This is the second in my “Teaching at Stonecoast” series, about what I did during this summer’s Stonecoast MFA Program residency. In this post, I want to talk more about the sorts of things we covered in my two workshops. The first workshop was for new students: it oriented them to Stonecoast and got them started workshopping stories. The second workshop focused specifically on short fiction, and was co-led with my own former teacher, the science fiction writer James Patrick Kelly.
This is the first building I would enter every day: where we held our graduating student presentations. I told you Bowdoin is beautiful!
In my first workshop, after we had workshopped the two stories for the day, I walked about elements of a story: setting, character, plot, and style. (We only had four days, so four elements). For each, I had three examples, and toward the end of the workshop we would read and discuss them. Here’s one:
“You never saw such a wild thing as my mother, her hat seized by the winds and blown out to sea so that her hair was a white mane, her black lisle legs exposed to the thigh, her skirts tucked around her waist, one hand on the reigns of the rearing horse while the other clasped my father’s service revolver and, behind her, the breaker of the savage, indifferent sea, like the witness of a furious justice. And my husband stood stock-still, as if she had been Medusa, the sword still raised over his head as in those clockwork tableaux of Bluebeard that you see in glass cases at fairs.
“And then it was as though a curious child pushed his centime into the slot and set all in motion. The heavy, bearded figure roared out aloud, braying with fury, and, wielding the honorable sword as if it were a matter of death or glory, charged us, all three.
“On her eighteenth birthday, my mother had disposed of a man-eating tiger that had ravaged the villages in the hills north of Hanoi. Now, without a moment’s hesitation, she raised my father’s gun, took aim and put a single, irreproachable bullet through my husband’s head.”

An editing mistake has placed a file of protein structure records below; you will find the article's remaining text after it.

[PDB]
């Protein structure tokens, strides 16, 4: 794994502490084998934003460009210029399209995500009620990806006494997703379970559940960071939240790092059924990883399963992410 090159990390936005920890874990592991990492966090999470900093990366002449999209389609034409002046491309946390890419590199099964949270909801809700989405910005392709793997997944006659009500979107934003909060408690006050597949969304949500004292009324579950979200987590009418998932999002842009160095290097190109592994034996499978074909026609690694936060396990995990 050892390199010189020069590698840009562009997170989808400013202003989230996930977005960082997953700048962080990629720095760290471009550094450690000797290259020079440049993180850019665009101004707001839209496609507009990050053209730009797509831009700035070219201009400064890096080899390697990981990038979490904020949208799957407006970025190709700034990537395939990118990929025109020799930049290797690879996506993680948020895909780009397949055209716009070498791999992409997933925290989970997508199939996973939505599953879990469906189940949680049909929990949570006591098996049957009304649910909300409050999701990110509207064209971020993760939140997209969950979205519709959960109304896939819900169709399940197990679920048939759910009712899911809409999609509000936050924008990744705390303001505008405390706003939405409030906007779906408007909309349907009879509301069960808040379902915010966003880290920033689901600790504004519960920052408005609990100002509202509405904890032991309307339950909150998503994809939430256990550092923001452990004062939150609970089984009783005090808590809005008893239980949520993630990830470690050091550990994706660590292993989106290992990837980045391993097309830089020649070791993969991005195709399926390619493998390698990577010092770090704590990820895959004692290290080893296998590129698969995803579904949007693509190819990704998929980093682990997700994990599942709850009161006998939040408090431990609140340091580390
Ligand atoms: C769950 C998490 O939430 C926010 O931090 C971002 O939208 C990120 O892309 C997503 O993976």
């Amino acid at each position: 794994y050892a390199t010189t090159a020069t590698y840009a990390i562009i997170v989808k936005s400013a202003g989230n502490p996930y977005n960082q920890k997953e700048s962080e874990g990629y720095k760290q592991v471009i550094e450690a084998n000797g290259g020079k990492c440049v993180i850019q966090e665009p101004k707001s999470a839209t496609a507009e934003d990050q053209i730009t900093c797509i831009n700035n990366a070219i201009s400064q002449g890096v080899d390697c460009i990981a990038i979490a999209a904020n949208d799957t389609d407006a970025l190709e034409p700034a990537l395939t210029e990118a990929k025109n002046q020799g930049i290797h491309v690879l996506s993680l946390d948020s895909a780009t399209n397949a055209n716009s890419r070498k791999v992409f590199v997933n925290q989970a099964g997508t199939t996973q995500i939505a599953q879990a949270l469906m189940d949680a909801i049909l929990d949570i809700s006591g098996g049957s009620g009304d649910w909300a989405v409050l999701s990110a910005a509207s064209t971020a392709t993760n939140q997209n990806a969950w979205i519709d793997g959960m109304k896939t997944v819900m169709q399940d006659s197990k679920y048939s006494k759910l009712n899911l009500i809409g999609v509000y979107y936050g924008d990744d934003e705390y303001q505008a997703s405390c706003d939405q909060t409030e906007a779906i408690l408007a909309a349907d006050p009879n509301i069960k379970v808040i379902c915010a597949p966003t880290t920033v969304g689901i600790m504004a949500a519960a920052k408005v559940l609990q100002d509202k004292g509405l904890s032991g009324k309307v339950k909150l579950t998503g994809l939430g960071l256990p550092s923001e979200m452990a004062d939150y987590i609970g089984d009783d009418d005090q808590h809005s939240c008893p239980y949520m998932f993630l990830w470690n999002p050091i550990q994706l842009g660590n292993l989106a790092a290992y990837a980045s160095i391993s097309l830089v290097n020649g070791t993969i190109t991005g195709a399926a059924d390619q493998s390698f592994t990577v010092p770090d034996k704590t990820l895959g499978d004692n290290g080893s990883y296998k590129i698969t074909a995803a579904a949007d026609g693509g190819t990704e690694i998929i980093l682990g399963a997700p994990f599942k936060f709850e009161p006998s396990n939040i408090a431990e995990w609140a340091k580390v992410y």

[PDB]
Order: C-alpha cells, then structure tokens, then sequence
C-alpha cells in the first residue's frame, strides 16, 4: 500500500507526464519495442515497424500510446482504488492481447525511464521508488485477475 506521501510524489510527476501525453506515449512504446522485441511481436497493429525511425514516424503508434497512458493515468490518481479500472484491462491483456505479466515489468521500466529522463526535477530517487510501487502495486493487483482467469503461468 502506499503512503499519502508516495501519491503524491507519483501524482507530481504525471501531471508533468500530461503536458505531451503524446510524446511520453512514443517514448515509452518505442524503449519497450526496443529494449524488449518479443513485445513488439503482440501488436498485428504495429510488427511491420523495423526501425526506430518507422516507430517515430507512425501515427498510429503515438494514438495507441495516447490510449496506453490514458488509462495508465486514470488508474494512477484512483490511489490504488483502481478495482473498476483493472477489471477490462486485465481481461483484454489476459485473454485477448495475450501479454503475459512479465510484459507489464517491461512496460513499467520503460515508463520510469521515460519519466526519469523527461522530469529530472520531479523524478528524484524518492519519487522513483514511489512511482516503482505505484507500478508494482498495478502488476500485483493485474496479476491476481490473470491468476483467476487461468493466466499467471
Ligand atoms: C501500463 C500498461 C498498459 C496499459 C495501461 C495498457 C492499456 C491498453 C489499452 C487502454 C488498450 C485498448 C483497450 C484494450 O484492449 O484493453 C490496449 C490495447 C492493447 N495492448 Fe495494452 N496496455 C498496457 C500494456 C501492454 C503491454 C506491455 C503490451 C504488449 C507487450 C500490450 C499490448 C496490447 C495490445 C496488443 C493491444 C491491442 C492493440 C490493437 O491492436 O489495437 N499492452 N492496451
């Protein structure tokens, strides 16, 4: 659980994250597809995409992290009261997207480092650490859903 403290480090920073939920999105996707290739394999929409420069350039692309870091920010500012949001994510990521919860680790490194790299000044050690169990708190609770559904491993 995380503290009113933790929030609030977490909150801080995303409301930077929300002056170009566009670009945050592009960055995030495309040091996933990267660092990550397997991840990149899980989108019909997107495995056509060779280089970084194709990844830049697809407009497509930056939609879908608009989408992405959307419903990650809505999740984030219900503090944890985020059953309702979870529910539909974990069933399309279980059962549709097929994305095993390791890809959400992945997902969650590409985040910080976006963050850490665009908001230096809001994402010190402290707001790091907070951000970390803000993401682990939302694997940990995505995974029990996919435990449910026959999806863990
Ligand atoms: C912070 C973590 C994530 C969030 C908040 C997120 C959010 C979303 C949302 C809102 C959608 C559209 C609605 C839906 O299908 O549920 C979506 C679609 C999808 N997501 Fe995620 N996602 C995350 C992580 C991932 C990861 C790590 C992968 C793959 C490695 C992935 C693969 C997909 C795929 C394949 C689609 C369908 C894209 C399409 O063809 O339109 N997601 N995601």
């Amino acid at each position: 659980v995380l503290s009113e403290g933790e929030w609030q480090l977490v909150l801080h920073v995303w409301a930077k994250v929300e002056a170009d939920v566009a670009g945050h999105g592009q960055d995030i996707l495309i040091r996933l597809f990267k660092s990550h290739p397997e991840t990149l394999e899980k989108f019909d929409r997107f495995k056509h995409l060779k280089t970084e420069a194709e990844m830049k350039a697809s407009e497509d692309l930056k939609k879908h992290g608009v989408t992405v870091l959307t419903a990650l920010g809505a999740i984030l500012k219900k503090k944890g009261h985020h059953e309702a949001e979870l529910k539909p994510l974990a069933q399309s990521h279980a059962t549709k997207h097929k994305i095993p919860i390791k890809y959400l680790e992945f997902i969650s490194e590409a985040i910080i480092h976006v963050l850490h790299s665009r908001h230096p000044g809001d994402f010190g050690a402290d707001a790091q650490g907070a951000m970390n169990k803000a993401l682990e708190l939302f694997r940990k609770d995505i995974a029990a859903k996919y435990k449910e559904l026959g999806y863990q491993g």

This is from a story called “The Bloody Chamber,” by Angela Carter. If you’re looking at it as a writer, there are all sorts of things you notice: the point of view, for example (first person, talking directly to us). The pacing, which stops and starts: the movement of the mother, the stillness of the husband, the movement of the husband, then the pause in narrative momentum as we learn about what the mother did when she was eighteen. And then, suddenly, the shot. The pacing is brilliantly handled. Word choice: “seized,” “blown,” “exposed,” “tucked,” “rearing,” “clasped” . . . all the active verbs. And then the opposition of Medusa and Bluebeard, two different mythical figures, almost as thought the story were posing a hypothetical question: in a matchup between Medusa and Bluebeard, who would win? Medusa, duh.
My goal was to get the students to think, not like readers, but like writers. That creates its own problems . . . you can’t read stories the way you used to, anymore. But putting together even the shortest story is an act of craft, and writers need to learn the craft. (There’s art too, but you don’t learn art. You become an artist. Art isn’t taught but embodied.)
So that was my first workshop, and I was very happy with how it went.
Oh, I’ve forgotten something! I also gave the students an exercise: they had to write pieces of flash fiction (no more than 1000 words) and send them to me. For the last class, I compiled them, then gave the students the stories without the authors’ names. I had written one myself, because if you make a student do something, you should always be willing to do it yourself as well. During our last workshop, we discussed the stories — then they had to vote on who had written which one. I was the only one who knew. If you’re a teacher, steal this exercise — I stole it myself from Jim Kelly. Every time I’ve done it, I’ve gotten writing from students that was actually more creative, more innovative, than the polished stories they had turned in. In the short format, students felt free to try something new. At least once, when I tried an exercise like this, it turned into a student’s first published story.